Lesson 1, Topic 1
In Progress

Training and Developing Employees

Employee training and development is a broad term covering multiple kinds of employee learning.

Training is a program that helps employees learn specific knowledge or skills to improve performance in their current roles. Development is more expansive and focuses on employee growth and future performance, rather than an immediate job role.

Why you need high-impact employee training and development.

Good training and development programs help you retain the right people and grow profits. As the battle for top talent becomes more competitive, employee training and development programs are more important than ever. Hiring top talent takes time and money, and how you engage and develop that talent from the time they are first on boarded impacts retention and business growth. For example, Great Place to Work® found that employee development, more than any other area, was identified by the 2014 100 Best Companies as a top area of focus.

According to China Gorman, CEO at Great Place to Work, “As companies grow and the war for
talent intensifies, it is increasingly important that training and development programs are not only
competitive, but are supporting the organization on its defined strategic path.” And it’s not just
about retention. Employee training and development programs directly impact your bottom line.

In their Predictions for 2015,Bersin by Deloitte said, “Organizations with high-impact learning
delivered profit growth three times greater than their competitors. Why is this? Simply put—if you
can keep your employees current and skilled, you can evolve and perform better than your
competitors.”

How do you create high-impact employee training?

High-impact training and development programs don’t just happen. Instead, they’re the result of a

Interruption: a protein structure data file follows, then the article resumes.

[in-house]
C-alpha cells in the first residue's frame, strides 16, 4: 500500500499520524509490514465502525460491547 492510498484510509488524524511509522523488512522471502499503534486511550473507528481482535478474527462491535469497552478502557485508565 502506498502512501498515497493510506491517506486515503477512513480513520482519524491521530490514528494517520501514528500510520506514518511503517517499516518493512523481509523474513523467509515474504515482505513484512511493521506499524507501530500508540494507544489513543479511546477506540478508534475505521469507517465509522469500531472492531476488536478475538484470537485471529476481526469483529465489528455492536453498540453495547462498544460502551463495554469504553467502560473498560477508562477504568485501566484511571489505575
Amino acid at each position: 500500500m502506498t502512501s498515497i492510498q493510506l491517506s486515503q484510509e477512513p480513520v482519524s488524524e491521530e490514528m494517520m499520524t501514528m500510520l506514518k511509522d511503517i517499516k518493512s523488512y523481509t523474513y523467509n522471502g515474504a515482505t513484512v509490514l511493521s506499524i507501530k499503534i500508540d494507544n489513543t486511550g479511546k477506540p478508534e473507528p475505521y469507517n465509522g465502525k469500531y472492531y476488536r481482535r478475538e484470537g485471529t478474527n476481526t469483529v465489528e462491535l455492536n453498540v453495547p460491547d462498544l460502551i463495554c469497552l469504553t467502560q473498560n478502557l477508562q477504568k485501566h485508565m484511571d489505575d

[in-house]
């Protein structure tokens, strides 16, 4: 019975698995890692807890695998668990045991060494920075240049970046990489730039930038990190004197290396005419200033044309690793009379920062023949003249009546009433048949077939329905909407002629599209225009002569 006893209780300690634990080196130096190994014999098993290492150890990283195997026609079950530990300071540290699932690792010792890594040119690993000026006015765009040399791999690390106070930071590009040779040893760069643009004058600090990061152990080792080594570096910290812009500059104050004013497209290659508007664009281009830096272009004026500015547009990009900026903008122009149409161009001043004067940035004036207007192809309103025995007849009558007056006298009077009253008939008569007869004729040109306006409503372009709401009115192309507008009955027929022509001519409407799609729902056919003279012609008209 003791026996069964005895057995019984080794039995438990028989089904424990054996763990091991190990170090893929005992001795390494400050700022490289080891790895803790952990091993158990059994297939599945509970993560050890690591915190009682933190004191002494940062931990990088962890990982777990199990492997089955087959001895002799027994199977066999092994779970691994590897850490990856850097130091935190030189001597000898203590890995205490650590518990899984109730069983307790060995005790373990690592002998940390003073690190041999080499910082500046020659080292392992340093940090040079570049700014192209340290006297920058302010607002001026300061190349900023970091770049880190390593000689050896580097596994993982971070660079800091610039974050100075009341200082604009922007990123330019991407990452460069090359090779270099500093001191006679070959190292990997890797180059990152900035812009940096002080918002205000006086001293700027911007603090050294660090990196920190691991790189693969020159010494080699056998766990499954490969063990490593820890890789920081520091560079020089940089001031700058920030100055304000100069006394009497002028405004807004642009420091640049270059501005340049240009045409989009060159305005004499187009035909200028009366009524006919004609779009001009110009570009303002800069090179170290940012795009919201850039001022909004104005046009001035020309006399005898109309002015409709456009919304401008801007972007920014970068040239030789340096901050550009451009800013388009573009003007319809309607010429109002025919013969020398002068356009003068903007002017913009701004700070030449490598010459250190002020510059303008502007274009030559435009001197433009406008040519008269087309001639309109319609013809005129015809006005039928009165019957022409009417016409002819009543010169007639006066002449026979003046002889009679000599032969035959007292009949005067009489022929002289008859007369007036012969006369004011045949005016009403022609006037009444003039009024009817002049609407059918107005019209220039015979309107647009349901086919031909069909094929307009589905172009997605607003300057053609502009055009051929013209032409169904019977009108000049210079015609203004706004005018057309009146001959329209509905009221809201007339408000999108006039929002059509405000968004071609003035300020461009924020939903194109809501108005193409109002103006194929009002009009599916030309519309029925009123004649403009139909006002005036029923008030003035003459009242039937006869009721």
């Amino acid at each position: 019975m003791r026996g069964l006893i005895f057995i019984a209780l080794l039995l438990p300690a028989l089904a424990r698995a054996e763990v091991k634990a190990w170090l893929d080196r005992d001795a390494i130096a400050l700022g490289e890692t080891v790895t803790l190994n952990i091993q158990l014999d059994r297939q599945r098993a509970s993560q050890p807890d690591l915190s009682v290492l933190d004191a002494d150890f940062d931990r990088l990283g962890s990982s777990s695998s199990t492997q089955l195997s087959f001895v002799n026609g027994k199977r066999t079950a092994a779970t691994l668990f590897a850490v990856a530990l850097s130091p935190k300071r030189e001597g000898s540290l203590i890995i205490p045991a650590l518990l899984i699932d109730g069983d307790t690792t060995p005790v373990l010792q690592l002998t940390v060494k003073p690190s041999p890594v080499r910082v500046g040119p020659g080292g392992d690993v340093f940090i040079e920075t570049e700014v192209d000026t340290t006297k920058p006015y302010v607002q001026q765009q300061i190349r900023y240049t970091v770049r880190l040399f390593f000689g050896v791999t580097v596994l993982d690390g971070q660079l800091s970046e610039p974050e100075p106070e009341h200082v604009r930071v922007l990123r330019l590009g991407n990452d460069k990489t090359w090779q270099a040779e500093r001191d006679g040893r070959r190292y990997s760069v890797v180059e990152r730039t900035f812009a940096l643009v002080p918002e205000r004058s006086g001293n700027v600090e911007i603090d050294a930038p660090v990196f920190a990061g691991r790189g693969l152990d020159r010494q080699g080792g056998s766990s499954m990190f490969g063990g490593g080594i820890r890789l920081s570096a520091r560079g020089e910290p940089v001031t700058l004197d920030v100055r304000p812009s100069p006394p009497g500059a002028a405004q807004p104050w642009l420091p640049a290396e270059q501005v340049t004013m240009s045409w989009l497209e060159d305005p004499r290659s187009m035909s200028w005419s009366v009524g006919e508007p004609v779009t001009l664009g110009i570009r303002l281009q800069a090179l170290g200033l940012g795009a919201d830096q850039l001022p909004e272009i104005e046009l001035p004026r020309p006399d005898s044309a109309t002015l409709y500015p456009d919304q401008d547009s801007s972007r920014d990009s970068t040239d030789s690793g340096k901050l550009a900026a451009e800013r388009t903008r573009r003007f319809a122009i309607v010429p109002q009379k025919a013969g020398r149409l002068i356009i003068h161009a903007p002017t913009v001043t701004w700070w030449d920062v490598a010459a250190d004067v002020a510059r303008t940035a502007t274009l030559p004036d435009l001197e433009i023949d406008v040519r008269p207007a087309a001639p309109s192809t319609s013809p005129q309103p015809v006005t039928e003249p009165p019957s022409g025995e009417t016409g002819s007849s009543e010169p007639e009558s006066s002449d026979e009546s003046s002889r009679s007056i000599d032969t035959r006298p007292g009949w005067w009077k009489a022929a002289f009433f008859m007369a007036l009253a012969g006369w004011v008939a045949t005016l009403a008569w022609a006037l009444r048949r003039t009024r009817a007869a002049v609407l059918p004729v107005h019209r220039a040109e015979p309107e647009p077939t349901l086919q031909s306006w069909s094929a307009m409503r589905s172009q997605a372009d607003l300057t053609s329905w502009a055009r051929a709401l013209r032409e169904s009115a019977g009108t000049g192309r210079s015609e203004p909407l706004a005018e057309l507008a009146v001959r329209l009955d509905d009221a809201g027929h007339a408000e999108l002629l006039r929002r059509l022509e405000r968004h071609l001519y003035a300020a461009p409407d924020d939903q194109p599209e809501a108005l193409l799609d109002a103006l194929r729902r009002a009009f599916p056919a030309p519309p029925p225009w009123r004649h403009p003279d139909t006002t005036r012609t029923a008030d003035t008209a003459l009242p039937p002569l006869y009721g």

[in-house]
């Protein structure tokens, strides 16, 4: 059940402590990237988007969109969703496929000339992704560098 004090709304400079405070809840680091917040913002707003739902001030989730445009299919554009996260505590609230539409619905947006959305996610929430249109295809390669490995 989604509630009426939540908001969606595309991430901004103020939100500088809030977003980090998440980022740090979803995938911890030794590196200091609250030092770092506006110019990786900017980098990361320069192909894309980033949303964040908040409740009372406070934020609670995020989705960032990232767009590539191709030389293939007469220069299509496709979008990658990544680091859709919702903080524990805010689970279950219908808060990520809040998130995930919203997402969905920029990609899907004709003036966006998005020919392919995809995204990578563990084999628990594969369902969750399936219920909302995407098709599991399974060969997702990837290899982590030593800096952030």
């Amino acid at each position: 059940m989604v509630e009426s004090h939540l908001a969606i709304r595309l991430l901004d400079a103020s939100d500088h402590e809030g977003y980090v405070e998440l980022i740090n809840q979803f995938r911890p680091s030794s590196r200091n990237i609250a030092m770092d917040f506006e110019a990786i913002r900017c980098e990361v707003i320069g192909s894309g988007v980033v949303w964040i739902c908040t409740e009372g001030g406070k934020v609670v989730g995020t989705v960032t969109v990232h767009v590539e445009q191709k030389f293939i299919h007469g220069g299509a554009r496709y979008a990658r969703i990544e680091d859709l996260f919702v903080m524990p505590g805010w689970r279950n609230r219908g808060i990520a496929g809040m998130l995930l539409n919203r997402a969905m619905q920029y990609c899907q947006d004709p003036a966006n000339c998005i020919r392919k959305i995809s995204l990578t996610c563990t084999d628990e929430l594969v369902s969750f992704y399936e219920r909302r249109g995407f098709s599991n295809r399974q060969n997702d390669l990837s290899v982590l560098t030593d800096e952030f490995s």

careful planning and alignment process. The following steps can help you translate business
objectives into a tailored training plan.

1.   Identify Business Impact: Design and develop your training to meet the company’s

overall goals. Keeping business goals in focus ensures training and development makes a
measurable impact.

2.   Analyze Skill Gaps: How are your employees’ behaviors helping meet the business goal?

By finding out what the gaps are between employees’ current and ideal skills, you can
better pinpoint what your specific learning objectives should be. Categorize these learning
objectives into these three groups, and have activities in your training plan that target all
three.

  • (a) Motivation: How can you help learners understand why they need to change their        behaviors? By working with
  • employee motivations-for example, pinpointing a
       purpose-you’re more likely to change behavior over the long term.
  • (b)Skills Mastery: What do your learners need to be able to do on the job? These behaviors will have the most impact on performance.
  • (c)Critical Thinking: What must your learners know to perform their jobs well?